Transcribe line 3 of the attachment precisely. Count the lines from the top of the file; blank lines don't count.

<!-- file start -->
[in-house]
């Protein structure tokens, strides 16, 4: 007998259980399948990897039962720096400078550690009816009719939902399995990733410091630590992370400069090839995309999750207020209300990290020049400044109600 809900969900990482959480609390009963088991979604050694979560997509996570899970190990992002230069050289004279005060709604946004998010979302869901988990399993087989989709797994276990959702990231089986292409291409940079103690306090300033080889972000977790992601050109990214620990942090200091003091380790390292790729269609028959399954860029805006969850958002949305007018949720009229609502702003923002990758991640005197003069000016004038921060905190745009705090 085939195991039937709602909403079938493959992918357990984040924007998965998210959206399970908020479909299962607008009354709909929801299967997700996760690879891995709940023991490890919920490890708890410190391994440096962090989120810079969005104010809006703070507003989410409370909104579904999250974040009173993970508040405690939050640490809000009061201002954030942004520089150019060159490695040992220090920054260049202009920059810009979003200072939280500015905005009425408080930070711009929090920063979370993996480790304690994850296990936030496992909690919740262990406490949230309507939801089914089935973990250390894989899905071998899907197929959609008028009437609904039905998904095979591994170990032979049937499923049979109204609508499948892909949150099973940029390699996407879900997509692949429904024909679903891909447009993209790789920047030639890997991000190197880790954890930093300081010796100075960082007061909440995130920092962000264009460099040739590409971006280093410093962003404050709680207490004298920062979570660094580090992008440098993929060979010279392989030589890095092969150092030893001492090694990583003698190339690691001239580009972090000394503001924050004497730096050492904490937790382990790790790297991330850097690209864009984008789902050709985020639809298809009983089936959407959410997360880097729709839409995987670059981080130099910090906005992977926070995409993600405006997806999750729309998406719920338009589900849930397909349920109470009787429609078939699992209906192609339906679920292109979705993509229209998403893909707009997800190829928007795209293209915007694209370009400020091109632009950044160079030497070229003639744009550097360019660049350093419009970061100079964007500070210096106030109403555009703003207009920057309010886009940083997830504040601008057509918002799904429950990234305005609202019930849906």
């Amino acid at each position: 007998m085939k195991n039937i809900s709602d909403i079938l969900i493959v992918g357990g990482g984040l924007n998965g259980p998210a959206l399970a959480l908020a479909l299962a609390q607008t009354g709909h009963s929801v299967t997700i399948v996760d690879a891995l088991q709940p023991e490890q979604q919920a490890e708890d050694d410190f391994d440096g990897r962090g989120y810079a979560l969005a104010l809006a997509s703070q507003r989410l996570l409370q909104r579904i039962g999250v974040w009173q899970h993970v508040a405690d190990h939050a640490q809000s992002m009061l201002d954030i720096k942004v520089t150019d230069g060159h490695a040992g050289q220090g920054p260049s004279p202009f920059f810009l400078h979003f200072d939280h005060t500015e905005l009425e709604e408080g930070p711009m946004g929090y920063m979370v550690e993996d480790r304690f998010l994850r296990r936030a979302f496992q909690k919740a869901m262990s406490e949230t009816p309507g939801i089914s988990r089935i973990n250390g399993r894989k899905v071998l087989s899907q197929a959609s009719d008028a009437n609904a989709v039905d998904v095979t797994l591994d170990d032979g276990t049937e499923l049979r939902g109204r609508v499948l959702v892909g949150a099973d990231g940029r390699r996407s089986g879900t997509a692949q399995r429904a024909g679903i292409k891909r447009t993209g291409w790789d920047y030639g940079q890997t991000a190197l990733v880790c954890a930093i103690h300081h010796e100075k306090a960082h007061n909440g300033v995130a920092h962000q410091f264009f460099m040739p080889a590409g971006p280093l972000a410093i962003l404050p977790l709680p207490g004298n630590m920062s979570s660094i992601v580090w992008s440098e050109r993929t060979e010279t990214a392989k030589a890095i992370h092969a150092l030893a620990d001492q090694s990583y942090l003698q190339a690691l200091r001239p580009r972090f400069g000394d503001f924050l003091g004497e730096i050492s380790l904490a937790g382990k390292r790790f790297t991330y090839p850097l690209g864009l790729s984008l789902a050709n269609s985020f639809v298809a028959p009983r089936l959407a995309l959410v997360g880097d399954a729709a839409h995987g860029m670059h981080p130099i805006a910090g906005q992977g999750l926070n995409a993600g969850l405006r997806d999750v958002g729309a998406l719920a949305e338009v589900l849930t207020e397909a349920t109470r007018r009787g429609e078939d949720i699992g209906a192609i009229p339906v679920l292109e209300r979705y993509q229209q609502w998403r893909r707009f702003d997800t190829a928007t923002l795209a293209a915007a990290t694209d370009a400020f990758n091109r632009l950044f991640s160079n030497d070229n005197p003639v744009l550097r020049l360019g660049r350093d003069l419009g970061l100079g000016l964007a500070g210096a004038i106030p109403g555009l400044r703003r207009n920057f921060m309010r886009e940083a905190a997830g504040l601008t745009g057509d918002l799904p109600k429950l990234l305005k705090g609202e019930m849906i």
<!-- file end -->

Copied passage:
């Amino acid at each position: 007998m085939k195991n039937i809900s709602d909403i079938l969900i493959v992918g357990g990482g984040l924007n998965g259980p998210a959206l399970a959480l908020a479909l299962a609390q607008t009354g709909h009963s929801v299967t997700i399948v996760d690879a891995l088991q709940p023991e490890q979604q919920a490890e708890d050694d410190f391994d440096g990897r962090g989120y810079a979560l969005a104010l809006a997509s703070q507003r989410l996570l409370q909104r579904i039962g999250v974040w009173q899970h993970v508040a405690d190990h939050a640490q809000s992002m009061l201002d954030i720096k942004v520089t150019d230069g060159h490695a040992g050289q220090g920054p260049s004279p202009f920059f810009l400078h979003f200072d939280h005060t500015e905005l009425e709604e408080g930070p711009m946004g929090y920063m979370v550690e993996d480790r304690f998010l994850r296990r936030a979302f496992q909690k919740a869901m262990s406490e949230t009816p309507g939801i089914s988990r089935i973990n250390g399993r894989k899905v071998l087989s899907q197929a959609s009719d008028a009437n609904a989709v039905d998904v095979t797994l591994d170990d032979g276990t049937e499923l049979r939902g109204r609508v499948l959702v892909g949150a099973d990231g940029r390699r996407s089986g879900t997509a692949q399995r429904a024909g679903i292409k891909r447009t993209g291409w790789d920047y030639g940079q890997t991000a190197l990733v880790c954890a930093i103690h300081h010796e100075k306090a960082h007061n909440g300033v995130a920092h962000q410091f264009f460099m040739p080889a590409g971006p280093l972000a410093i962003l404050p977790l709680p207490g004298n630590m920062s979570s660094i992601v580090w992008s440098e050109r993929t060979e010279t990214a392989k030589a890095i992370h092969a150092l030893a620990d001492q090694s990583y942090l003698q190339a690691l200091r001239p580009r972090f400069g000394d503001f924050l003091g004497e730096i050492s380790l904490a937790g382990k390292r790790f790297t991330y090839p850097l690209g864009l790729s984008l789902a050709n269609s985020f639809v298809a028959p009983r089936l959407a995309l959410v997360g880097d399954a729709a839409h995987g860029m670059h981080p130099i805006a910090g906005q992977g999750l926070n995409a993600g969850l405006r997806d999750v958002g729309a998406l719920a949305e338009v589900l849930t207020e397909a349920t109470r007018r009787g429609e078939d949720i699992g209906a192609i009229p339906v679920l292109e209300r979705y993509q229209q609502w998403r893909r707009f702003d997800t190829a928007t923002l795209a293209a915007a990290t694209d370009a400020f990758n091109r632009l950044f991640s160079n030497d070229n005197p003639v744009l550097r020049l360019g660049r350093d003069l419009g970061l100079g000016l964007a500070g210096a004038i106030p109403g555009l400044r703003r207009n920057f921060m309010r886009e940083a905190a997830g504040l601008t745009g057509d918002l799904p109600k429950l990234l305005k705090g609202e019930m849906i």